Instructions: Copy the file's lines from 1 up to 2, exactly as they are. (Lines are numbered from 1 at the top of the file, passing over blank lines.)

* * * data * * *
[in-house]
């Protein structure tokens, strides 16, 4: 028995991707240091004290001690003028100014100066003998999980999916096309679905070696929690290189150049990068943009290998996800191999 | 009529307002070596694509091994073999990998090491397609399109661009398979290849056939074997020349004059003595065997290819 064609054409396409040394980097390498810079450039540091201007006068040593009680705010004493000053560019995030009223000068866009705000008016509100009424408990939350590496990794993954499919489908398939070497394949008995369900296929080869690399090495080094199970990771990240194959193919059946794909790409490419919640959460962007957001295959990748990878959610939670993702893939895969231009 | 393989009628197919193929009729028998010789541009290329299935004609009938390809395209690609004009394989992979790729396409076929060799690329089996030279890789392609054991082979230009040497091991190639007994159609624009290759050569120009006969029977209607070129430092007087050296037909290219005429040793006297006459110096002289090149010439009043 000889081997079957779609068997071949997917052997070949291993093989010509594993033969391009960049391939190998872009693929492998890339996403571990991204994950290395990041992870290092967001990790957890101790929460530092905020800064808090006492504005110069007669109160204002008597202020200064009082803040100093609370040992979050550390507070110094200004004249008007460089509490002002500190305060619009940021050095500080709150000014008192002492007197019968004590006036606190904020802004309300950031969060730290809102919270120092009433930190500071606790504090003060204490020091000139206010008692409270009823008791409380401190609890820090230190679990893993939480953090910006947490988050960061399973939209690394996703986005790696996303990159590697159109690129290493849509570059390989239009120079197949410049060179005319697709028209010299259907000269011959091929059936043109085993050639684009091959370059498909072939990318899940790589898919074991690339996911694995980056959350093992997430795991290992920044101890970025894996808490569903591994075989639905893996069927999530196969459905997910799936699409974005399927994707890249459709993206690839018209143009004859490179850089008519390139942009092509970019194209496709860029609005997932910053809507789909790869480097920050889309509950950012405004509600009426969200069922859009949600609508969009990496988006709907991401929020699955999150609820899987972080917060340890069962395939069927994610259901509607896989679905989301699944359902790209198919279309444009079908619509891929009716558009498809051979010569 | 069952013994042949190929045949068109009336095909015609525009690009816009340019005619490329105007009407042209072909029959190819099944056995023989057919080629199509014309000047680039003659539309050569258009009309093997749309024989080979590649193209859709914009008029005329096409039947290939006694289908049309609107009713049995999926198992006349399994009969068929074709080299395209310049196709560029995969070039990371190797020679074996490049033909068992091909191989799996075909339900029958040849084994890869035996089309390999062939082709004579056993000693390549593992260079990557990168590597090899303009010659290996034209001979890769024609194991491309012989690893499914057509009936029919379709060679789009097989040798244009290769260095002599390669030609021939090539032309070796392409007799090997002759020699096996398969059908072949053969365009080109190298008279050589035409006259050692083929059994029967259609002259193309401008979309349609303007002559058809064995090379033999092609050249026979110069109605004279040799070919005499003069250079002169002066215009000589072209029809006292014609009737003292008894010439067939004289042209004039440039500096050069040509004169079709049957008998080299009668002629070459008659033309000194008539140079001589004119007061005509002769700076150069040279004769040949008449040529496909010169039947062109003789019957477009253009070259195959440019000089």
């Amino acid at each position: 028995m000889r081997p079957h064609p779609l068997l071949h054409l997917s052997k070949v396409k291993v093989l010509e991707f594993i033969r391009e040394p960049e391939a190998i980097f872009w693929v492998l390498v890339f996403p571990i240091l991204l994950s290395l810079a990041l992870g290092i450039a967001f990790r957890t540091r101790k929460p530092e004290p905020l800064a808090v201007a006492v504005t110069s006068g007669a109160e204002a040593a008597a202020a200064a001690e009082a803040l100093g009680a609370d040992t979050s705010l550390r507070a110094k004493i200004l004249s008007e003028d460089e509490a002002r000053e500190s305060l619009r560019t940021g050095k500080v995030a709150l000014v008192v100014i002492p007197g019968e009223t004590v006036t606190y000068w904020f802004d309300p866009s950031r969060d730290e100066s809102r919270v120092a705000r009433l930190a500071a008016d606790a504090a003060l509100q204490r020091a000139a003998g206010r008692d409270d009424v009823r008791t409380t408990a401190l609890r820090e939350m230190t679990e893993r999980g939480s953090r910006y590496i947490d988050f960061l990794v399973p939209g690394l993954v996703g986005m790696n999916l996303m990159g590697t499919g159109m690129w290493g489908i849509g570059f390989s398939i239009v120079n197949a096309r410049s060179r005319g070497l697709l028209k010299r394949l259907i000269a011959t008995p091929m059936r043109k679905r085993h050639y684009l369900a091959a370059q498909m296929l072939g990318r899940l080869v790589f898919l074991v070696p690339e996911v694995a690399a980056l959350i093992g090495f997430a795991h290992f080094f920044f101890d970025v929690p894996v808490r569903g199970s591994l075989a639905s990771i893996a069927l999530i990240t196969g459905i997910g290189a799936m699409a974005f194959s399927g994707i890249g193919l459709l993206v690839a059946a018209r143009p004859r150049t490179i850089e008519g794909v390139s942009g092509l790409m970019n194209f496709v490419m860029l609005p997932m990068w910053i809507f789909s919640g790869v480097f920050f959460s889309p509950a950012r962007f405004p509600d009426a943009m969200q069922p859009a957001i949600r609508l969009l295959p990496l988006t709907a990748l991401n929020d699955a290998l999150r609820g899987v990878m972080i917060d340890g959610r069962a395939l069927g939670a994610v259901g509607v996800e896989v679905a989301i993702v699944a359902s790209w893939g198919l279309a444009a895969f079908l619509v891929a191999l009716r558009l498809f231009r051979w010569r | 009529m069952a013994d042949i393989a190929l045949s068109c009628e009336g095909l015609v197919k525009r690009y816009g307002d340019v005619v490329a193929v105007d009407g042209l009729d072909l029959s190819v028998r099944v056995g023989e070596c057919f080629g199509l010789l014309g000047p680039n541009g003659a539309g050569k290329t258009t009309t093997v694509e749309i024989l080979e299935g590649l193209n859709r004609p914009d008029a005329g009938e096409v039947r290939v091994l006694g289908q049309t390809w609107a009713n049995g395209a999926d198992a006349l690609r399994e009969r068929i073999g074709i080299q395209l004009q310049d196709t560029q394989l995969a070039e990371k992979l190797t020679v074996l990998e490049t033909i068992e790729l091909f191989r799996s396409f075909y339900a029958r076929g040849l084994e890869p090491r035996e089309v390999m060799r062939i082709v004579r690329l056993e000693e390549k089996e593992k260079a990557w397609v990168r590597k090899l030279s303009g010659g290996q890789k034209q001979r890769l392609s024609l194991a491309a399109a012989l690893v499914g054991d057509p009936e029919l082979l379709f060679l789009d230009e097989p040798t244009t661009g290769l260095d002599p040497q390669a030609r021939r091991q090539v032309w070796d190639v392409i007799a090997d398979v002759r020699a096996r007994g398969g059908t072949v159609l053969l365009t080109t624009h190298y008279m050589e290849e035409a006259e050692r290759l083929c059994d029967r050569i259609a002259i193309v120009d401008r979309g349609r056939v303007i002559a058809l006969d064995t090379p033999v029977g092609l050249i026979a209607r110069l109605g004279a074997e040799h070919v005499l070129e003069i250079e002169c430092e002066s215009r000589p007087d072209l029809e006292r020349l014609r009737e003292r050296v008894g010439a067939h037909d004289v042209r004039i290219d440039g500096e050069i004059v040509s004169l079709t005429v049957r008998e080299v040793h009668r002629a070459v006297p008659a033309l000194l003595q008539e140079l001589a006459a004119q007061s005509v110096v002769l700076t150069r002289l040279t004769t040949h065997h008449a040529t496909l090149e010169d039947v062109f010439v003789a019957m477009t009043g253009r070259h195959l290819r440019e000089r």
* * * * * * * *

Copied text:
[in-house]
């Protein structure tokens, strides 16, 4: 028995991707240091004290001690003028100014100066003998999980999916096309679905070696929690290189150049990068943009290998996800191999 | 009529307002070596694509091994073999990998090491397609399109661009398979290849056939074997020349004059003595065997290819 064609054409396409040394980097390498810079450039540091201007006068040593009680705010004493000053560019995030009223000068866009705000008016509100009424408990939350590496990794993954499919489908398939070497394949008995369900296929080869690399090495080094199970990771990240194959193919059946794909790409490419919640959460962007957001295959990748990878959610939670993702893939895969231009 | 393989009628197919193929009729028998010789541009290329299935004609009938390809395209690609004009394989992979790729396409076929060799690329089996030279890789392609054991082979230009040497091991190639007994159609624009290759050569120009006969029977209607070129430092007087050296037909290219005429040793006297006459110096002289090149010439009043 000889081997079957779609068997071949997917052997070949291993093989010509594993033969391009960049391939190998872009693929492998890339996403571990991204994950290395990041992870290092967001990790957890101790929460530092905020800064808090006492504005110069007669109160204002008597202020200064009082803040100093609370040992979050550390507070110094200004004249008007460089509490002002500190305060619009940021050095500080709150000014008192002492007197019968004590006036606190904020802004309300950031969060730290809102919270120092009433930190500071606790504090003060204490020091000139206010008692409270009823008791409380401190609890820090230190679990893993939480953090910006947490988050960061399973939209690394996703986005790696996303990159590697159109690129290493849509570059390989239009120079197949410049060179005319697709028209010299259907000269011959091929059936043109085993050639684009091959370059498909072939990318899940790589898919074991690339996911694995980056959350093992997430795991290992920044101890970025894996808490569903591994075989639905893996069927999530196969459905997910799936699409974005399927994707890249459709993206690839018209143009004859490179850089008519390139942009092509970019194209496709860029609005997932910053809507789909790869480097920050889309509950950012405004509600009426969200069922859009949600609508969009990496988006709907991401929020699955999150609820899987972080917060340890069962395939069927994610259901509607896989679905989301699944359902790209198919279309444009079908619509891929009716558009498809051979010569 | 069952013994042949190929045949068109009336095909015609525009690009816009340019005619490329105007009407042209072909029959190819099944056995023989057919080629199509014309000047680039003659539309050569258009009309093997749309024989080979590649193209859709914009008029005329096409039947290939006694289908049309609107009713049995999926198992006349399994009969068929074709080299395209310049196709560029995969070039990371190797020679074996490049033909068992091909191989799996075909339900029958040849084994890869035996089309390999062939082709004579056993000693390549593992260079990557990168590597090899303009010659290996034209001979890769024609194991491309012989690893499914057509009936029919379709060679789009097989040798244009290769260095002599390669030609021939090539032309070796392409007799090997002759020699096996398969059908072949053969365009080109190298008279050589035409006259050692083929059994029967259609002259193309401008979309349609303007002559058809064995090379033999092609050249026979110069109605004279040799070919005499003069250079002169002066215009000589072209029809006292014609009737003292008894010439067939004289042209004039440039500096050069040509004169079709049957008998080299009668002629070459008659033309000194008539140079001589004119007061005509002769700076150069040279004769040949008449040529496909010169039947062109003789019957477009253009070259195959440019000089």